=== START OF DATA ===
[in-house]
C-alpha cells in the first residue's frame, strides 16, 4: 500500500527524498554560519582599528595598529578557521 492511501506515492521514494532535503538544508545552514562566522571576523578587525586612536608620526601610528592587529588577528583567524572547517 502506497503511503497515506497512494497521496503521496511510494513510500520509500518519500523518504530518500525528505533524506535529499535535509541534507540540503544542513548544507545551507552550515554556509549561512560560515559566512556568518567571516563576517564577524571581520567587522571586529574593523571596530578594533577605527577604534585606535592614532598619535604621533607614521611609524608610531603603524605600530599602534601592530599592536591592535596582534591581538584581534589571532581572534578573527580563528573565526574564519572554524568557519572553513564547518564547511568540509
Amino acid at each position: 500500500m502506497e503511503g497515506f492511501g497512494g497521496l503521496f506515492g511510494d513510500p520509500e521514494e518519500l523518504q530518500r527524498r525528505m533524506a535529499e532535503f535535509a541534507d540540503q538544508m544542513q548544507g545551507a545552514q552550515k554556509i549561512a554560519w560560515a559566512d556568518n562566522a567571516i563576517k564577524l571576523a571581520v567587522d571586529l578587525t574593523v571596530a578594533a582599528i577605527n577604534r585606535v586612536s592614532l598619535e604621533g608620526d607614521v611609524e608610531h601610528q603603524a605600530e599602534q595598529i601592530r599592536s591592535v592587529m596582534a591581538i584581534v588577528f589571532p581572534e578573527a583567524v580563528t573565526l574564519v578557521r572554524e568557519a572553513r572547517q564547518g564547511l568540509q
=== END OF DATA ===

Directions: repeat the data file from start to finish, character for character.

[in-house]
C-alpha cells in the first residue's frame, strides 16, 4: 500500500527524498554560519582599528595598529578557521 492511501506515492521514494532535503538544508545552514562566522571576523578587525586612536608620526601610528592587529588577528583567524572547517 502506497503511503497515506497512494497521496503521496511510494513510500520509500518519500523518504530518500525528505533524506535529499535535509541534507540540503544542513548544507545551507552550515554556509549561512560560515559566512556568518567571516563576517564577524571581520567587522571586529574593523571596530578594533577605527577604534585606535592614532598619535604621533607614521611609524608610531603603524605600530599602534601592530599592536591592535596582534591581538584581534589571532581572534578573527580563528573565526574564519572554524568557519572553513564547518564547511568540509
Amino acid at each position: 500500500m502506497e503511503g497515506f492511501g497512494g497521496l503521496f506515492g511510494d513510500p520509500e521514494e518519500l523518504q530518500r527524498r525528505m533524506a535529499e532535503f535535509a541534507d540540503q538544508m544542513q548544507g545551507a545552514q552550515k554556509i549561512a554560519w560560515a559566512d556568518n562566522a567571516i563576517k564577524l571576523a571581520v567587522d571586529l578587525t574593523v571596530a578594533a582599528i577605527n577604534r585606535v586612536s592614532l598619535e604621533g608620526d607614521v611609524e608610531h601610528q603603524a605600530e599602534q595598529i601592530r599592536s591592535v592587529m596582534a591581538i584581534v588577528f589571532p581572534e578573527a583567524v580563528t573565526l574564519v578557521r572554524e568557519a572553513r572547517q564547518g564547511l568540509q